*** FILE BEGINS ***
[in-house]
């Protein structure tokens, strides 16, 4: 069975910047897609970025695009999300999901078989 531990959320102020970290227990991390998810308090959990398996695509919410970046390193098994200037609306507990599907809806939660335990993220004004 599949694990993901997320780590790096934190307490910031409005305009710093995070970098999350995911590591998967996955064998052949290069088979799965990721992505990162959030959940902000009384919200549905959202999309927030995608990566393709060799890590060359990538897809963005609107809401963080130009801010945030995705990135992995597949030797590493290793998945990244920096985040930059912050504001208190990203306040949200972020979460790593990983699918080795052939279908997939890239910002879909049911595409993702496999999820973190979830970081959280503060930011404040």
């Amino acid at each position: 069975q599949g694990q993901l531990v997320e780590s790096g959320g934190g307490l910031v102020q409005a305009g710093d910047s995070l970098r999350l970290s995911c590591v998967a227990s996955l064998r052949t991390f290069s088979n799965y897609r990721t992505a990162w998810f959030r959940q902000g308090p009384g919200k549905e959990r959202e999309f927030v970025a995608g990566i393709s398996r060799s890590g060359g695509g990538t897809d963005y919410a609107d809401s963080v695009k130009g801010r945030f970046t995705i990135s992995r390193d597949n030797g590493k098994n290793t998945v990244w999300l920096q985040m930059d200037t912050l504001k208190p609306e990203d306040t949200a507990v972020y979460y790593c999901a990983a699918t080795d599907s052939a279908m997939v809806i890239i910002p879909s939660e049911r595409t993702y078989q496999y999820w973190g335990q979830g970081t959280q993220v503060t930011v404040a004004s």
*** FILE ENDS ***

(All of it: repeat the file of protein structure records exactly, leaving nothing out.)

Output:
[in-house]
């Protein structure tokens, strides 16, 4: 069975910047897609970025695009999300999901078989 531990959320102020970290227990991390998810308090959990398996695509919410970046390193098994200037609306507990599907809806939660335990993220004004 599949694990993901997320780590790096934190307490910031409005305009710093995070970098999350995911590591998967996955064998052949290069088979799965990721992505990162959030959940902000009384919200549905959202999309927030995608990566393709060799890590060359990538897809963005609107809401963080130009801010945030995705990135992995597949030797590493290793998945990244920096985040930059912050504001208190990203306040949200972020979460790593990983699918080795052939279908997939890239910002879909049911595409993702496999999820973190979830970081959280503060930011404040």
């Amino acid at each position: 069975q599949g694990q993901l531990v997320e780590s790096g959320g934190g307490l910031v102020q409005a305009g710093d910047s995070l970098r999350l970290s995911c590591v998967a227990s996955l064998r052949t991390f290069s088979n799965y897609r990721t992505a990162w998810f959030r959940q902000g308090p009384g919200k549905e959990r959202e999309f927030v970025a995608g990566i393709s398996r060799s890590g060359g695509g990538t897809d963005y919410a609107d809401s963080v695009k130009g801010r945030f970046t995705i990135s992995r390193d597949n030797g590493k098994n290793t998945v990244w999300l920096q985040m930059d200037t912050l504001k208190p609306e990203d306040t949200a507990v972020y979460y790593c999901a990983a699918t080795d599907s052939a279908m997939v809806i890239i910002p879909s939660e049911r595409t993702y078989q496999y999820w973190g335990q979830g970081t959280q993220v503060t930011v404040a004004s």